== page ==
Pretty clear to me.

(Director of Product Management at ILOG)

James Owen said...
This comment has been removed by the author.
James Owen said...

Daniel and Steve:

"In all fairness" that information is contained in the "readme.html" document that is only viewable AFTER you have installed the product.

Daniel's blog should be updated (since you no longer have to move it to the Applications folder on Mac) and the readme.html file should be viewable BEFORE you install the product.

Also, the documentation leaves off the final digit on the installation. I used the "right" according to Daniel's blog and it STILL complained during the installation that it was not the right version.

I realize that Mac is not a "supported" platform but you could at least have a download link with the complete listing of required products BEFORE installing. I just spent an entire day doing this and re-doing because I "thought" that I had made a mistake when I hadn't.

And the fine folks could include some decent PDF documents rather than HTML for those of us who like the "bookish" approach to reading documents. I have discussed this innumerable times with you predecessors and they assured me that this would be corrected. Apparently they left before they could complete it.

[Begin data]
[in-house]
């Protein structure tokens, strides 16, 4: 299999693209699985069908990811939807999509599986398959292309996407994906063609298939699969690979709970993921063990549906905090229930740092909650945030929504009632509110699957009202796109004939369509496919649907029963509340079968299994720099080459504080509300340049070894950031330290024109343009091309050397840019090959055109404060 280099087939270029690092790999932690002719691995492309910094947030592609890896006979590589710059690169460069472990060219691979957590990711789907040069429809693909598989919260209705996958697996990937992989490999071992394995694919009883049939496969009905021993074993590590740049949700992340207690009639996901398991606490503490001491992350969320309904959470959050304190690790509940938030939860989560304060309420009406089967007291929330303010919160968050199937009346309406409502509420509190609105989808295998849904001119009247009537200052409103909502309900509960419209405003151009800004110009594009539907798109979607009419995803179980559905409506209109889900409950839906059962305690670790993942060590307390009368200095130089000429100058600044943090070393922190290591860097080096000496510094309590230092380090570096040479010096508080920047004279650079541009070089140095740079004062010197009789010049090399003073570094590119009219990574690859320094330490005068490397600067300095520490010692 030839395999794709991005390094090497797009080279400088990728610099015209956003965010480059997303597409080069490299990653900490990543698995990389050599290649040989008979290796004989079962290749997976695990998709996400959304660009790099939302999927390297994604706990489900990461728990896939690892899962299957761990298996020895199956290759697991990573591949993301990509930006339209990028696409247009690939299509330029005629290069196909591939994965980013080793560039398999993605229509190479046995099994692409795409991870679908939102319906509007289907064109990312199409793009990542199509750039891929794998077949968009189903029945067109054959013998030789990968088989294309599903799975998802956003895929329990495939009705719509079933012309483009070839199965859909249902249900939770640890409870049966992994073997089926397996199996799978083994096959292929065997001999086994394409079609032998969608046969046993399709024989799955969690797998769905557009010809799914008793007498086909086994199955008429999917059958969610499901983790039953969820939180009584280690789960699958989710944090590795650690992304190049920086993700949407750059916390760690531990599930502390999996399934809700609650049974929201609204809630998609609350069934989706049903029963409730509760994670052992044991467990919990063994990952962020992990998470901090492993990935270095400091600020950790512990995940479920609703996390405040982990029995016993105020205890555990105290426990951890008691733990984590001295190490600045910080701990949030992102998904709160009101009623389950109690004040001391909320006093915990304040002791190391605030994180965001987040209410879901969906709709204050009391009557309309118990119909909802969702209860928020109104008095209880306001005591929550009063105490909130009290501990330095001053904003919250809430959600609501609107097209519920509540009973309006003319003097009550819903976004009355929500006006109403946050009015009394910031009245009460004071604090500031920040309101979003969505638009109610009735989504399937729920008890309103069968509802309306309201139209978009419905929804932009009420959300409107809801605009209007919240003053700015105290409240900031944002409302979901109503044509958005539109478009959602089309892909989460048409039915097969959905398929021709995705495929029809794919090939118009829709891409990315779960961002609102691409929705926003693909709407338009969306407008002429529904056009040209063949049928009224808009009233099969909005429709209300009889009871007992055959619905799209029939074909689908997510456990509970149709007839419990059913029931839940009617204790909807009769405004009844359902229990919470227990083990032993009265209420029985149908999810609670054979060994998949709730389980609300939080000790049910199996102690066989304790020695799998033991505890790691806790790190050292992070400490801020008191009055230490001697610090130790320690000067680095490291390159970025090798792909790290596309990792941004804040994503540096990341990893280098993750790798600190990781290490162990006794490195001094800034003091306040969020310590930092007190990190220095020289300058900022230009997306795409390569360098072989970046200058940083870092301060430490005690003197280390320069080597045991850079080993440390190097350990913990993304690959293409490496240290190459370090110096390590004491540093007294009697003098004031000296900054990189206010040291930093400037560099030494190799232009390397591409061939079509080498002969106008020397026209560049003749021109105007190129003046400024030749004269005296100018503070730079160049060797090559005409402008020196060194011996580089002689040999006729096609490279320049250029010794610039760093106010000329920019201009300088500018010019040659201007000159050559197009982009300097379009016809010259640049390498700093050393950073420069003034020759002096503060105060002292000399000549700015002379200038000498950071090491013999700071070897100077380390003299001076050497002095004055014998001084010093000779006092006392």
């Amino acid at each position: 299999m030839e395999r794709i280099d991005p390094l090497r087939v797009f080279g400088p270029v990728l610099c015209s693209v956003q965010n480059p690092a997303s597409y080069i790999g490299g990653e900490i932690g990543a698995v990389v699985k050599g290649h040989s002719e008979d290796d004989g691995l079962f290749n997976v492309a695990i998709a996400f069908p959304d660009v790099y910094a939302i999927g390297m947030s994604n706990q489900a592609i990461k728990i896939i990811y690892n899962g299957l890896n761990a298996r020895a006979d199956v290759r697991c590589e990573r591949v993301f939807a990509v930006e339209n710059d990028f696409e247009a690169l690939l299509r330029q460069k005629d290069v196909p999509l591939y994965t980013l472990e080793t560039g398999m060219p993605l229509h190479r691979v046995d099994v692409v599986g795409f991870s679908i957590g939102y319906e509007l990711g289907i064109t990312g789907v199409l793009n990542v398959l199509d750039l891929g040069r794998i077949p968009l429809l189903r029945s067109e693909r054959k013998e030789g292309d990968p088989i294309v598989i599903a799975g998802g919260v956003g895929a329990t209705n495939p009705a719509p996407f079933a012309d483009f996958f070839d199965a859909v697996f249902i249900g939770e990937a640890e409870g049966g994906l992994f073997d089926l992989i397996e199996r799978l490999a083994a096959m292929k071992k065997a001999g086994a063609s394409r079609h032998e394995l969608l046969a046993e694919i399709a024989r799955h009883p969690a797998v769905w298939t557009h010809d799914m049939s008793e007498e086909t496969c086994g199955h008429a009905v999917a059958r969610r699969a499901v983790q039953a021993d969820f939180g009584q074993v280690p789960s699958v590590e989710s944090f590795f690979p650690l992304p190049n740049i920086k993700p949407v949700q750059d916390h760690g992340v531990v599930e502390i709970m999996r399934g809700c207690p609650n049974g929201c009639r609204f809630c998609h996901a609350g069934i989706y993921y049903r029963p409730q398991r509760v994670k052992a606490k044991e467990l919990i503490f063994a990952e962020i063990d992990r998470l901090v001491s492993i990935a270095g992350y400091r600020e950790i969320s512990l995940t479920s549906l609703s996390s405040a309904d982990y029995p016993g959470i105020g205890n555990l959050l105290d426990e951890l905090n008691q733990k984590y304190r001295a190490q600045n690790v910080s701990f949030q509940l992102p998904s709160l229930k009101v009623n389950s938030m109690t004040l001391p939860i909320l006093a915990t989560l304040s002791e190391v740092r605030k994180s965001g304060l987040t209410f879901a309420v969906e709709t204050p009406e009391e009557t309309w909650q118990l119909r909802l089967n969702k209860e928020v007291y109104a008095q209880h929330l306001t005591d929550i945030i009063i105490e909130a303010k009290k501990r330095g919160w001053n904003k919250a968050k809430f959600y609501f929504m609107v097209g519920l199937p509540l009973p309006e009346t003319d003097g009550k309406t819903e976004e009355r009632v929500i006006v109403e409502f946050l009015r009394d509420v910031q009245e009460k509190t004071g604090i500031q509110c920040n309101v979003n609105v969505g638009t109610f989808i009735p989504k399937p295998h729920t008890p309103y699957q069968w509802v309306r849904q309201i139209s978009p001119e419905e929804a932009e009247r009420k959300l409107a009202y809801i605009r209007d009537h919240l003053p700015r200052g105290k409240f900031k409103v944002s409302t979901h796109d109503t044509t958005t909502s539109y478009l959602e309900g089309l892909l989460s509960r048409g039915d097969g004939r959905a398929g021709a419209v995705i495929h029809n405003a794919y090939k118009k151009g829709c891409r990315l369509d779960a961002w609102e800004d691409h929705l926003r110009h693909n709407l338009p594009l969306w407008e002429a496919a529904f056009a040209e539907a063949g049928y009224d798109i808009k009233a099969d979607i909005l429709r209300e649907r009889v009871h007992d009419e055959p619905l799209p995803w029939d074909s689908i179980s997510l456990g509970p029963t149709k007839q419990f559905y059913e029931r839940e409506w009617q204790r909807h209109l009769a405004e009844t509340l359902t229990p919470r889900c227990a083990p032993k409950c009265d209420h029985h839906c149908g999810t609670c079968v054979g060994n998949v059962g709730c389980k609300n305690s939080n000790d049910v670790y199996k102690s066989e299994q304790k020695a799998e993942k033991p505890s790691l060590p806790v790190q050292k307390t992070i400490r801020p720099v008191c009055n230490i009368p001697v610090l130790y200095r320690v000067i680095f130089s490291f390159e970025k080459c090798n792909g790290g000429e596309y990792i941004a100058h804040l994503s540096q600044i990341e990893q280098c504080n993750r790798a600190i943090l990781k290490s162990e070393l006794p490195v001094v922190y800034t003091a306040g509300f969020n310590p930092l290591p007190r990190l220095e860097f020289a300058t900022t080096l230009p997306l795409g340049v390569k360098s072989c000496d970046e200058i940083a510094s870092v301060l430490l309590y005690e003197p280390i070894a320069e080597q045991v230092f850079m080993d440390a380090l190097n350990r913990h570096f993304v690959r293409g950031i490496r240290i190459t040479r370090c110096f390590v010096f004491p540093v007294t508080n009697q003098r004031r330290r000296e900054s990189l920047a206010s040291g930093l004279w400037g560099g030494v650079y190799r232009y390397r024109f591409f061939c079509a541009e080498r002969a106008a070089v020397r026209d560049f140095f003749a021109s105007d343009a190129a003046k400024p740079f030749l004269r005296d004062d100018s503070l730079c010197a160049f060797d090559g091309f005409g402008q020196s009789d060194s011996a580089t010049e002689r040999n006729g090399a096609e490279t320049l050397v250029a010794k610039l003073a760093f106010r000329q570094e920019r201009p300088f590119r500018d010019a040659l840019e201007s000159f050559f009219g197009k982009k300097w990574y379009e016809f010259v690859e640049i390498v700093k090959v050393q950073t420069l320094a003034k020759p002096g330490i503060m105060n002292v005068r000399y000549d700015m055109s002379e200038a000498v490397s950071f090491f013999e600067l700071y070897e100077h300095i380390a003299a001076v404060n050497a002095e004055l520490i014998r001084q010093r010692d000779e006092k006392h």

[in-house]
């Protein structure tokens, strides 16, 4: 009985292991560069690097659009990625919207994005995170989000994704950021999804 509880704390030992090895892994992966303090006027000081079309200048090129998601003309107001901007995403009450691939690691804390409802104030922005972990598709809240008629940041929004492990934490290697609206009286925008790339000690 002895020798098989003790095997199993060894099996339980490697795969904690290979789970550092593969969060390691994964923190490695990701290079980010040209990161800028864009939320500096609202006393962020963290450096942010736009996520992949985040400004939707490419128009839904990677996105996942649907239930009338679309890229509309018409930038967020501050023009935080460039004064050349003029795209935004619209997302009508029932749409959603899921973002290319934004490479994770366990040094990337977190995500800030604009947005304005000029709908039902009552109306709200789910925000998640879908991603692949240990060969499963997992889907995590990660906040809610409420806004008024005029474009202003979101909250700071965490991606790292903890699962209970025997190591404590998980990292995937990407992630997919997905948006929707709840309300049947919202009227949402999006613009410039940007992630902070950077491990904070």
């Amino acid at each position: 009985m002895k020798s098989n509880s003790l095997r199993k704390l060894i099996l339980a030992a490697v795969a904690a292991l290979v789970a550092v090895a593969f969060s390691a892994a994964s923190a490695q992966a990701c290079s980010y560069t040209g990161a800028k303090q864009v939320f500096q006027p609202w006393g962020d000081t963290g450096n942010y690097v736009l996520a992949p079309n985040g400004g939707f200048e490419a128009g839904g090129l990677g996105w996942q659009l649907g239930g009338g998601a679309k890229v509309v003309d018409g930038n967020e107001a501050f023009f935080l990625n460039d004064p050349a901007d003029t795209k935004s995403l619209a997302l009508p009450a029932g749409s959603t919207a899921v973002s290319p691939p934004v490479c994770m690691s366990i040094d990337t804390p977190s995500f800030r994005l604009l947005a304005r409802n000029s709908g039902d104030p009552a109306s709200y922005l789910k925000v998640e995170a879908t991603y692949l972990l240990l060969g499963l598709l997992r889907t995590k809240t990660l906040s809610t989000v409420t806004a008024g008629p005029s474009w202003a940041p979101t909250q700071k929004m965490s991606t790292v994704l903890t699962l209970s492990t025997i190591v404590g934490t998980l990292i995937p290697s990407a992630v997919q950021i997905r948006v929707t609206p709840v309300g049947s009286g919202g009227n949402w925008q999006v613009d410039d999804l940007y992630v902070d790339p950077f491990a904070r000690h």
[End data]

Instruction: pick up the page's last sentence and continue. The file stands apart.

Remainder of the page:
Steve Demuth said...


Agreed we should provide access to some sort of readme and thus the supported platforms prior to putting you through a 700Mb download. I'll take that suggestion as a constructive criticism and get it fixed.

But let's really be fair with each other - when you went to get the download, you were offered two installers - one for Windows, one for Unix. There was no Mac OS X installer such as you mention. You were nonetheless able to download and run the Unix installer - OS X being a Unix derivative - and get to the readme. You didn't read the readme as your post describes however, since we know it clearly says the Mac is not a supported platform for Rule Studio.

Now, I'm perfectly happy to have informed and reasoned criticism of our product - it's not perfect, but we go ahead and make the 6 month trial freely available anyway, essentially inviting people to discover both our strengths and weaknesses. So, I'll work on your suggestion about making the readme available pre-download. But overall, I'm rather proud of the work our doc team does, and would hope criticism of their work reflects that work a bit more than what I see here.